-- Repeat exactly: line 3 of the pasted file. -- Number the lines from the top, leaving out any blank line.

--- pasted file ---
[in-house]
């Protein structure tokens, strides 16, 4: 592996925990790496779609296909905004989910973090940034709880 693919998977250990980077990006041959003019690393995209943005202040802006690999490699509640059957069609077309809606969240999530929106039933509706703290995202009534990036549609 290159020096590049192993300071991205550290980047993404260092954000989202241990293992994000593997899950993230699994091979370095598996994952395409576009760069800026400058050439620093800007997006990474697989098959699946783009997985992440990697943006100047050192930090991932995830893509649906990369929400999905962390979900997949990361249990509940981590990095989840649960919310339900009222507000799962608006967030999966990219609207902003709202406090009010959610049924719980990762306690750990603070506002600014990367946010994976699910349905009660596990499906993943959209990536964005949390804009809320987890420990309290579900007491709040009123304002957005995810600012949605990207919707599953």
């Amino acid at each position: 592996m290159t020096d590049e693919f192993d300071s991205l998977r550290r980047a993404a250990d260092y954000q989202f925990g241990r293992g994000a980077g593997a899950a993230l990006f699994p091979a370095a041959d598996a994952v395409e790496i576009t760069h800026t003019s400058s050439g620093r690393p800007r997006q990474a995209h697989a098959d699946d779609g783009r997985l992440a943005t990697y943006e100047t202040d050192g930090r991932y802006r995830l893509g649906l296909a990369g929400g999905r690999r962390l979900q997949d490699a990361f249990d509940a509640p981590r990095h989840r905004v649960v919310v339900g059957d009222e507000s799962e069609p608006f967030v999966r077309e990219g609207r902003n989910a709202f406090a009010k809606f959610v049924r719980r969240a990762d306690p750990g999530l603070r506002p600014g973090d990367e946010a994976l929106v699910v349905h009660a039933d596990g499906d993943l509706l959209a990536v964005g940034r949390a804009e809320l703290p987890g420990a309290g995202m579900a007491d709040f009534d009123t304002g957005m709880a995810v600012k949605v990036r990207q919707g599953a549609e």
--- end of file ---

């Amino acid at each position: 592996m290159t020096d590049e693919f192993d300071s991205l998977r550290r980047a993404a250990d260092y954000q989202f925990g241990r293992g994000a980077g593997a899950a993230l990006f699994p091979a370095a041959d598996a994952v395409e790496i576009t760069h800026t003019s400058s050439g620093r690393p800007r997006q990474a995209h697989a098959d699946d779609g783009r997985l992440a943005t990697y943006e100047t202040d050192g930090r991932y802006r995830l893509g649906l296909a990369g929400g999905r690999r962390l979900q997949d490699a990361f249990d509940a509640p981590r990095h989840r905004v649960v919310v339900g059957d009222e507000s799962e069609p608006f967030v999966r077309e990219g609207r902003n989910a709202f406090a009010k809606f959610v049924r719980r969240a990762d306690p750990g999530l603070r506002p600014g973090d990367e946010a994976l929106v699910v349905h009660a039933d596990g499906d993943l509706l959209a990536v964005g940034r949390a804009e809320l703290p987890g420990a309290g995202m579900a007491d709040f009534d009123t304002g957005m709880a995810v600012k949605v990036r990207q919707g599953a549609e």